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Susan Boulton

Authors on Characters

Penmore Press authors offer a rich and entertaining array of short reflections on characters and how they were created in the novels.  READ

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Susan Boulton

Devilish Doings in England’s Green and Pleasant Land — Susan Boulton, as in the song by the Police, was born in the ’50s and came into the world 200 yards from where Tolkien spent time thinking about hobbits 37 years before. Having loved to read since she was very young, Susan began to wonder if she could actually write a novel. Once she tried she found it addictive. She’s been writing stories, long and short, ever since.

Susan has lived all her life in rural Staffordshire and has a passion for the countryside, its history, its myths, and its legends, all of which influence her work. Her first novel, Oracle, is a steampunk fantasy of political intrigue. She’s also published numerous short stories, including “Jac” (Dark Fiction Spotlight, 2010), “The Giving of Adela” (Tales of the Sword,edited by Dorothy Davis), and “Death Won’t Be Cheated” (Malevolence: Tales from Beyond the Veil, edited by J. Scott-Marryat, 2014).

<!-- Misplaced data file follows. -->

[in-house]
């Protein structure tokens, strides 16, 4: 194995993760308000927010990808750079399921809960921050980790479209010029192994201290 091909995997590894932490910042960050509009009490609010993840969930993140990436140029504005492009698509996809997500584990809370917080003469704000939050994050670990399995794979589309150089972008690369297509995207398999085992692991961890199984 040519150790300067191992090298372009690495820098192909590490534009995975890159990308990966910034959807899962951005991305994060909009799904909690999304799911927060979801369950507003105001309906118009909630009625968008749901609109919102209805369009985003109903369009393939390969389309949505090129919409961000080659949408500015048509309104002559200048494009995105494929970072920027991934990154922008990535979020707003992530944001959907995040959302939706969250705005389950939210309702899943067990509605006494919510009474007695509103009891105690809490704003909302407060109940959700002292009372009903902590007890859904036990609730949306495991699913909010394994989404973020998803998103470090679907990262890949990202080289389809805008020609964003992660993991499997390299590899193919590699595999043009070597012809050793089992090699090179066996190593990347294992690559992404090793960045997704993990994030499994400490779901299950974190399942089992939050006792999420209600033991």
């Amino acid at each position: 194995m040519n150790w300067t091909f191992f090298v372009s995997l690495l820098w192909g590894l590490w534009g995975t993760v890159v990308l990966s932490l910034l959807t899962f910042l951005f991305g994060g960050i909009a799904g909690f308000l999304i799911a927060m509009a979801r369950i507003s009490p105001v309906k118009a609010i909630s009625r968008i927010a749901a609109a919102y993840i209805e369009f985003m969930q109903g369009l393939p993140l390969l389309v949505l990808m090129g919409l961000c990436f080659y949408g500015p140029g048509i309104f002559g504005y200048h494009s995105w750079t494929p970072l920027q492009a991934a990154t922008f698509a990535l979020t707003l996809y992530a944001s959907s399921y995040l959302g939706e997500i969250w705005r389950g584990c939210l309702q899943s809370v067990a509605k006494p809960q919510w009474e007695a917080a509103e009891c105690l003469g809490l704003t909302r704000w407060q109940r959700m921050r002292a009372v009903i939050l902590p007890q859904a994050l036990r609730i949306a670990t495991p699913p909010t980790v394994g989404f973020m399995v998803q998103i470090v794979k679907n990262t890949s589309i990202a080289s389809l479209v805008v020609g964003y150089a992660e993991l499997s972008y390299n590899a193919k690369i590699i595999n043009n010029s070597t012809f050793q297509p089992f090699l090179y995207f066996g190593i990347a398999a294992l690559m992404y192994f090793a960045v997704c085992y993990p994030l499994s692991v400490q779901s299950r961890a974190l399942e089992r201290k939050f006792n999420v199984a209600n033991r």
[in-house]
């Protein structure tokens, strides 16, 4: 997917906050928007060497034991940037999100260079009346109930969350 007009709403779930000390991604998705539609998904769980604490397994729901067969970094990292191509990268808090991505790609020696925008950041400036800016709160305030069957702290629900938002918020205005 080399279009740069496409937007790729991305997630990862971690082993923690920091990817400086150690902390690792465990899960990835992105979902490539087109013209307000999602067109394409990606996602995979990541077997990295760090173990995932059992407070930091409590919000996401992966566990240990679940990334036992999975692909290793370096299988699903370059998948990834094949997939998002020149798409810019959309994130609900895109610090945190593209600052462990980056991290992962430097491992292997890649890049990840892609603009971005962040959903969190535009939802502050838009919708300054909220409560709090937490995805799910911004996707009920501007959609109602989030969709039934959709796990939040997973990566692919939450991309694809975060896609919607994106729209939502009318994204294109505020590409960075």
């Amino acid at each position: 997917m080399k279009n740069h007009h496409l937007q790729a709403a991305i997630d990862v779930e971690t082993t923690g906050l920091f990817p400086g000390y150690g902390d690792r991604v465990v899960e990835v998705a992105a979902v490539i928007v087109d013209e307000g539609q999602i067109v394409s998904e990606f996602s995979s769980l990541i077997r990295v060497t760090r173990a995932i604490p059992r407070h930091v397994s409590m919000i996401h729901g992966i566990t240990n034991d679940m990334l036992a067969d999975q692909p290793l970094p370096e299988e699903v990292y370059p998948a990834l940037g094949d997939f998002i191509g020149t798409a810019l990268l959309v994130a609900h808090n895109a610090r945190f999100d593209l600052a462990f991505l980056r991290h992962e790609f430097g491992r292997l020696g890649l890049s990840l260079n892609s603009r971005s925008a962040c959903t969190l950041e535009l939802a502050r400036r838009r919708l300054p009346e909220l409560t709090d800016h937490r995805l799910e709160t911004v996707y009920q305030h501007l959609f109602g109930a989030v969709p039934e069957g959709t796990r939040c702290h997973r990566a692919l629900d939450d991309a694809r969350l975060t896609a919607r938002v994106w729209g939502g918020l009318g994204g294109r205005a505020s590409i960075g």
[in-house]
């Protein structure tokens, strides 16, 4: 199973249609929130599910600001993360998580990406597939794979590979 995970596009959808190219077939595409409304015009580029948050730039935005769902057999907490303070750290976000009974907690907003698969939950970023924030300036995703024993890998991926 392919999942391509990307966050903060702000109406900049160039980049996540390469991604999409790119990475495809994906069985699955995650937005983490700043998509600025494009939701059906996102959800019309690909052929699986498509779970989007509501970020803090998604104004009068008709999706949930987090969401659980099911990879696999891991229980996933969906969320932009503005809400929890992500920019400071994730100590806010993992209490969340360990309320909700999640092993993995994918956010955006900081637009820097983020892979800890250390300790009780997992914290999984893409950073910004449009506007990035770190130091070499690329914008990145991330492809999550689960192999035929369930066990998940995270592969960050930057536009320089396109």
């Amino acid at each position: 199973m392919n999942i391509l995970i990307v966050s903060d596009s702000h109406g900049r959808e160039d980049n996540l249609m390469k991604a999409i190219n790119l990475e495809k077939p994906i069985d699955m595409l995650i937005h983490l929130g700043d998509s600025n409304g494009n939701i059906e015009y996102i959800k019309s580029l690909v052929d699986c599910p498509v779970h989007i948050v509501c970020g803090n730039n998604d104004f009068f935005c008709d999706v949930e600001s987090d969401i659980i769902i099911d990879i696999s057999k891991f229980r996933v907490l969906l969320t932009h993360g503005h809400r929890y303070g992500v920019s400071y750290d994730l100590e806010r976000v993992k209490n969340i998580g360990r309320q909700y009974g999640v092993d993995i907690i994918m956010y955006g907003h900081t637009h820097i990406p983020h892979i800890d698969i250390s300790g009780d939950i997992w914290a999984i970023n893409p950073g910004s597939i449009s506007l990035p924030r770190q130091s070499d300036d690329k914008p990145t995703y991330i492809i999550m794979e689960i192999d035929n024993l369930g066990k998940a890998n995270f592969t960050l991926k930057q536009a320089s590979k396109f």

Married with two grown daughters, Susan now puts her overactive imagination (once the bane of her parents and teachers) to good use in her writing.

Hand of Glory was inspired by Susan’s combined interests in World War I (fueled by family stories of both her grandfathers), the many historical memorials throughout local villages, and a deep appreciation of the myths, folklore, and supernatural stories of her region. You can read more about her influences in the “Author’s Note” below.

Hand of Glory by Susan Boulton

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Hand of Glory